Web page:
Maya Bay: The reality of ‘The Beach’
Chances are, if you’re planning a trip to Thailand, a lot of people will ask you if you’ve seen The Beach. One of the most famous travel films ever made – possibly something to do with the fact that Leonardo DiCaprio spends most of the film deliciously under dressed – the film has incited a flood of tourism for the paradisiacal island film location on Maya Bay in Ko Phi Phi Lee, with both positive and negative effects.
The positives are obvious; the flurry of tourism generates more money for the relatively impoverished areas surrounding it. Koh Samui – the island from which Leonardo and his new French friends swim on their way to the mysterious location – is rife with tour operators travelling to and from the island on an hourly basis. This, however, threatens the natural beauty and state of Maya Bay’s environment. An increase in tourism equals more pollution, more litter and ultimately, more damage to the idyllic location. This is in addition to the controversial damage 20th Century Fox inflicted on the island in preparation for the film, which included removing trees, landscaping and bulldozing the location until it met their aesthetic standards. Scandalous.
Because of this, Thai officials have placed a tourism limit on the infamous beach, and aside from one company who are allowed to take groups of up to ten to the island for an overnight stay, no one is permitted to be there from 5pm onwards.
When I was in Thailand a couple of years ago, I was lucky enough to be able to book this overnight stay with the chosen company, and even now it excites me to tell people that I camped on The Beach. This is often met with jealous looks and the usual oohs and ahhs that accompany stories of travelling, but aside from provoking envy in my friends and family, when I really think about this experience, it didn’t live up to the hyped up reputation at all.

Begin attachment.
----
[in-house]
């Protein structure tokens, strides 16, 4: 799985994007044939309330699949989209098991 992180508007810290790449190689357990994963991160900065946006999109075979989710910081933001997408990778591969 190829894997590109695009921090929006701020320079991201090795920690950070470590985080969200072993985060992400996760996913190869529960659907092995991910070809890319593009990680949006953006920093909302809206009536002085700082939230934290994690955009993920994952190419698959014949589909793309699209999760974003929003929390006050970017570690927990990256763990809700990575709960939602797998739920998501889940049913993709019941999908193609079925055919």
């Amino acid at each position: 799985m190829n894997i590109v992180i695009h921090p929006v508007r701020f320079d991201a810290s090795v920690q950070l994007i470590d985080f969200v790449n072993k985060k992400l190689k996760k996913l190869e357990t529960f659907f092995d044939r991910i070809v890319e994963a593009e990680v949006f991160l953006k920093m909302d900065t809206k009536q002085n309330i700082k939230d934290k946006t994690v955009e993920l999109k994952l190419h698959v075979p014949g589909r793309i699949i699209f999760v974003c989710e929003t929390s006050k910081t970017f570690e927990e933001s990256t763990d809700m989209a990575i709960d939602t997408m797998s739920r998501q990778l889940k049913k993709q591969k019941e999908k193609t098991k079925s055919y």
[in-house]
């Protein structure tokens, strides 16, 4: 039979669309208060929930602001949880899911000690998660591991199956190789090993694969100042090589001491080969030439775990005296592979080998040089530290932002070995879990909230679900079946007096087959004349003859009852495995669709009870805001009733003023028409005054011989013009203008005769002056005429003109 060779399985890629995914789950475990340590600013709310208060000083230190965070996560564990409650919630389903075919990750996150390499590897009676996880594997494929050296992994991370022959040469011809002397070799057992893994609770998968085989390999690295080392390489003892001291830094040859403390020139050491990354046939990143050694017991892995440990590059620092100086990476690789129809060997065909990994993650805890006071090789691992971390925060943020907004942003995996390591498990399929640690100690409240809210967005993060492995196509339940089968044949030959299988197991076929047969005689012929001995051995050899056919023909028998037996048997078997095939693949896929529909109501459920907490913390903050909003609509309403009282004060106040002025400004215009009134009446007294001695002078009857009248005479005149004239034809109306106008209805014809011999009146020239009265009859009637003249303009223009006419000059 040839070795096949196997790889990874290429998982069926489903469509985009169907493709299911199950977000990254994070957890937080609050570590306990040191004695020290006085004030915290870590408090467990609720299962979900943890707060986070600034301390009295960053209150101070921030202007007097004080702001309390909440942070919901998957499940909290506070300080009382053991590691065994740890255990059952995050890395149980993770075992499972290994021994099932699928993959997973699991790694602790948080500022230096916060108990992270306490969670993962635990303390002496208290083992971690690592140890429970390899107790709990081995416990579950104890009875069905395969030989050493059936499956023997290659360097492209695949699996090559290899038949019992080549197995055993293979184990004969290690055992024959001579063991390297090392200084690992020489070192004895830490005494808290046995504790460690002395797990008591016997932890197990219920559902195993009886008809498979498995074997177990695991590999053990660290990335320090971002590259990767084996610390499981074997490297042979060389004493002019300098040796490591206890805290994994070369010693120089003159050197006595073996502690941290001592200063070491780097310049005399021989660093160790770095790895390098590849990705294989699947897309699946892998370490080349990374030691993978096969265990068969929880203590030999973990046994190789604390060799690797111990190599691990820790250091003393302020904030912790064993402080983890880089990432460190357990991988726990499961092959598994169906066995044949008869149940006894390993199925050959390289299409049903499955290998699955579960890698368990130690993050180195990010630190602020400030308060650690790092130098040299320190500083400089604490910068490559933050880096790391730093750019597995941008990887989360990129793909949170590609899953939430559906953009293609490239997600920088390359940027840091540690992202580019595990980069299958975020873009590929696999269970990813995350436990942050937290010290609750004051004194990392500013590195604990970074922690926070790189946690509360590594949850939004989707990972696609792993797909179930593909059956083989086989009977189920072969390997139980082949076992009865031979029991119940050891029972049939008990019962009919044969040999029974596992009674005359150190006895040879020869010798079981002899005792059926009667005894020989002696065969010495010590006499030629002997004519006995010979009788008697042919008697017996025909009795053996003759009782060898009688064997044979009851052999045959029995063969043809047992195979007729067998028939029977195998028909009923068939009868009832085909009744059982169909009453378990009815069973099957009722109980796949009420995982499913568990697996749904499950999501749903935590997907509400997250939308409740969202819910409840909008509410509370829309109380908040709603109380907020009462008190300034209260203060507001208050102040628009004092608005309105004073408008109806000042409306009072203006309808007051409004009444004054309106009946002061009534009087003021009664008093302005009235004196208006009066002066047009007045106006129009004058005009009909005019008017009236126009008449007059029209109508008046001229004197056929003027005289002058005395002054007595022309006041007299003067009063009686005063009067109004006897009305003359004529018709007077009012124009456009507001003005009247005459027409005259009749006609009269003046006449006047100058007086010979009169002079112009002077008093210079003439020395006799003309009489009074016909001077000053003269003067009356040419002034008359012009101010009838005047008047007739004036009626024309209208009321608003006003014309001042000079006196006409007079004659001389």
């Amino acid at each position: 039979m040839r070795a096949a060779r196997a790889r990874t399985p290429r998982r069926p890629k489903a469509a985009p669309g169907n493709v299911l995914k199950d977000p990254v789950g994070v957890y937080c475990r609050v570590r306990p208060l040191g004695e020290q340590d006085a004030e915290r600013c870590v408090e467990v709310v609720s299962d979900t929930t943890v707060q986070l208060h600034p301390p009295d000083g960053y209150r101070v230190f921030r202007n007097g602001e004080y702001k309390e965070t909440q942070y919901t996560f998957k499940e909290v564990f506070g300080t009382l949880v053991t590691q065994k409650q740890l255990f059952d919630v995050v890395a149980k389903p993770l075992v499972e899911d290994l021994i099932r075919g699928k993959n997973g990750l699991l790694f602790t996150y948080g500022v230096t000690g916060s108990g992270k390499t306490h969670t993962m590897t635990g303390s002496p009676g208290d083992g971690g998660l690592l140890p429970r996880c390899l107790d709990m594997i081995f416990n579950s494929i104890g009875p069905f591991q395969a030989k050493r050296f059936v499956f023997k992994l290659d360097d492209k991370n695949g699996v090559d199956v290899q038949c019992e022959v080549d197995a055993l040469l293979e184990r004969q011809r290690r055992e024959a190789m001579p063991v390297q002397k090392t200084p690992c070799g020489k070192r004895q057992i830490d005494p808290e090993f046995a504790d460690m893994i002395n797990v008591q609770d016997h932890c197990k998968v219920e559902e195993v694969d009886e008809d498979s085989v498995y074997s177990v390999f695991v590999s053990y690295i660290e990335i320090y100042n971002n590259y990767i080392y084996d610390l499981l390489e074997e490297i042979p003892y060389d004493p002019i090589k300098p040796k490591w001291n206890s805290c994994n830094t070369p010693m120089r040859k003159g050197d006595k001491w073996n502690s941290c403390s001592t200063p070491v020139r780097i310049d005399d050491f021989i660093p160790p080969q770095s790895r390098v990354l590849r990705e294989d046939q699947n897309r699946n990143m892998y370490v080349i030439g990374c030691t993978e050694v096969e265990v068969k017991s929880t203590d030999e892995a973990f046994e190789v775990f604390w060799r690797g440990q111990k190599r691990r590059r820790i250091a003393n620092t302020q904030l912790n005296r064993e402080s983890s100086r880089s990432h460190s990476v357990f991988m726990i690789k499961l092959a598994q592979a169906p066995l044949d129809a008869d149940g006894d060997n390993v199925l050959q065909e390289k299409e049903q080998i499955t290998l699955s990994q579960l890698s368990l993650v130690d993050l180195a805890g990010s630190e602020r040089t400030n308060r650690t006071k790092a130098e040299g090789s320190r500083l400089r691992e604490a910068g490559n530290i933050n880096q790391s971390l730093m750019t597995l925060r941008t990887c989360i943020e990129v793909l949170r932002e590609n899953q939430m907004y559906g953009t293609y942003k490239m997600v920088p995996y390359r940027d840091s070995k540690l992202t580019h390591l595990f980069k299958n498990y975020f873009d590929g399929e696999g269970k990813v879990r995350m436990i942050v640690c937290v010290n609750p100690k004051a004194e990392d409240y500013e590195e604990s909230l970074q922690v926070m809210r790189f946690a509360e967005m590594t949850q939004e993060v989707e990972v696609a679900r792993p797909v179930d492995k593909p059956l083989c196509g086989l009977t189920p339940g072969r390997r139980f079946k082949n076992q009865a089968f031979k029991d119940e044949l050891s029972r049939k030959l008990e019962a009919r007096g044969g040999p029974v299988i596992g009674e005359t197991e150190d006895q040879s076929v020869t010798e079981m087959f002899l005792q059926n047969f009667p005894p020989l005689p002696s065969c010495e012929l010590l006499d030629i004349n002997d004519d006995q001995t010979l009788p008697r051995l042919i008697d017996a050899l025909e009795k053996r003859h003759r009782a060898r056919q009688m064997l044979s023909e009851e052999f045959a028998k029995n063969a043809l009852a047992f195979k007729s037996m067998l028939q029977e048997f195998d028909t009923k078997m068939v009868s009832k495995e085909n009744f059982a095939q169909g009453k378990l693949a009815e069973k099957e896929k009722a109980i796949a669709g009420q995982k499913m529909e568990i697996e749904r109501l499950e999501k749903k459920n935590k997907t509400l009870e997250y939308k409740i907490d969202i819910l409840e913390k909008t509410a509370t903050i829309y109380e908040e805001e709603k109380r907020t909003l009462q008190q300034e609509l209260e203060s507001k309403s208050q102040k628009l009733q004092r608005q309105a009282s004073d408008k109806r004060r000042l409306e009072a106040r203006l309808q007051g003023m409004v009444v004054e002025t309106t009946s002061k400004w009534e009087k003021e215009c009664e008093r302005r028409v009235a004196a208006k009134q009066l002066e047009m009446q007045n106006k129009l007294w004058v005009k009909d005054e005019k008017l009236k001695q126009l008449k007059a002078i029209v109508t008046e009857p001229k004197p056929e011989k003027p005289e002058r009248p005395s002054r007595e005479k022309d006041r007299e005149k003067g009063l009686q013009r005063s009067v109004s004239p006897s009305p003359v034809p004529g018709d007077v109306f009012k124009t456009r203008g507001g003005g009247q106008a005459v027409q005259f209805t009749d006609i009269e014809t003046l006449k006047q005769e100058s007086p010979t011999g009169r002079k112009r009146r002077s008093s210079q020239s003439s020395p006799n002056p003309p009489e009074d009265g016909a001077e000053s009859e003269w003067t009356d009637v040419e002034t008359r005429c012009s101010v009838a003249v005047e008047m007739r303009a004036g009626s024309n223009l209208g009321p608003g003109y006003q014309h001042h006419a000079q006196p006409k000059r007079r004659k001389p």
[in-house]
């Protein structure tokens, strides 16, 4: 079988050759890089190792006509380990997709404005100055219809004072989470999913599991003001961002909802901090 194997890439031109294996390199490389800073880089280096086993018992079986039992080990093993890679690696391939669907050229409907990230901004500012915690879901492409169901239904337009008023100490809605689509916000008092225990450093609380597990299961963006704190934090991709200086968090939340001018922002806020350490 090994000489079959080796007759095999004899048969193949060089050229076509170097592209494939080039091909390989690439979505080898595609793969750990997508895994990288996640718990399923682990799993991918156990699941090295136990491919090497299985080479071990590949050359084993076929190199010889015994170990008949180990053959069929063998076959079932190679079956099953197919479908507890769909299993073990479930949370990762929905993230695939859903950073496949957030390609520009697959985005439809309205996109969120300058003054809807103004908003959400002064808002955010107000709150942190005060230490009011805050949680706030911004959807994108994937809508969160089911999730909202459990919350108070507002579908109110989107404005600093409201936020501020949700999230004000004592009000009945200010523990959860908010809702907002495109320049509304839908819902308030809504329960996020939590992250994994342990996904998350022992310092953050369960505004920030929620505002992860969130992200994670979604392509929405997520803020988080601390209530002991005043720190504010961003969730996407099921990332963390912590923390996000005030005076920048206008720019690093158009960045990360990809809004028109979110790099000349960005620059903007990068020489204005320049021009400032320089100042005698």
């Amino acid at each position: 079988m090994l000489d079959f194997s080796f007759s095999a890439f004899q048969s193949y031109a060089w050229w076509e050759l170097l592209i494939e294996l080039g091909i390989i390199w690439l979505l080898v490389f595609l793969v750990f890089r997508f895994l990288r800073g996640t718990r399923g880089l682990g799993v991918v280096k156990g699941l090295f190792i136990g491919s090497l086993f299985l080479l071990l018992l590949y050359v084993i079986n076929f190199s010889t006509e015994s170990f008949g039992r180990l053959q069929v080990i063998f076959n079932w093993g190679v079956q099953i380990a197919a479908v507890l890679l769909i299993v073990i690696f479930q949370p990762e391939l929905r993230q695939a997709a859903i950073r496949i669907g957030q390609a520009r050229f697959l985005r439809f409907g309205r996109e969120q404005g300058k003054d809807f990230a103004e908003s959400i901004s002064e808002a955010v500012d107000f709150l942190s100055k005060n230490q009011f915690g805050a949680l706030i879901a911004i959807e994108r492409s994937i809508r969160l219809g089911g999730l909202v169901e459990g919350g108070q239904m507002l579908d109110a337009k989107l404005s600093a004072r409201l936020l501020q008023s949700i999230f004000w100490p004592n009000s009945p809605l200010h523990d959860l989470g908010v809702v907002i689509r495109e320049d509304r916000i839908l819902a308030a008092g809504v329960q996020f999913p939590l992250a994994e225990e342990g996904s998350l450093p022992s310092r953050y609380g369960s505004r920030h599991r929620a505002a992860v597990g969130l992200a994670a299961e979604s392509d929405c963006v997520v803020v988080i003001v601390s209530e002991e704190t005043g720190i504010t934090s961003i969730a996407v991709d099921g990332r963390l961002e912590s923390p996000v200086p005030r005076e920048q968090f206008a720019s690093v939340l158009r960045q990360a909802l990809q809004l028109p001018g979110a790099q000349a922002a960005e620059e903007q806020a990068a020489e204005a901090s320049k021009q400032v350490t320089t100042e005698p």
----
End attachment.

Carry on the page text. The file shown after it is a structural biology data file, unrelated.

The setting is beautiful, and it is idyllic; I had an amazing experience. But was it all it was cracked up to be? No. But what was I expecting? A ten years younger, slightly mad DiCaprio, running naked around the place? Probably not. But I was expecting Ko Phi Phi Lee to be bigger, more majestic, and generally abundant in a certain magical quality that outshone all the other Thai islands. Although the place is beautiful, it was nothing more exciting than the other islands, and it is clear that the only draw for the thousands of tourists visiting every week is the excitement of being on the location of a famous film. I had a better time on Kho Phangan, the home of the notorious Full Moon party. Even though the Full Moon party is another aspect of Thailand that is probably just as hyped up as The Beach, the atmosphere lives up to expectations, and I definitely did not leave disappointed.
Despite the disappointment staying over on Maya Bay is still a very cool thing to do if you’re in Thailand. Camping on a beach around a campfire on an island on which you know you are one of only 10 people is a pretty unique experience. But if you’re going to go, just don’t let yourself build it up to movie proportions – you’ll only be left with an anticlimactic, slightly disappointed feeling in the pit of your stomach, and a distinct lack of Leo.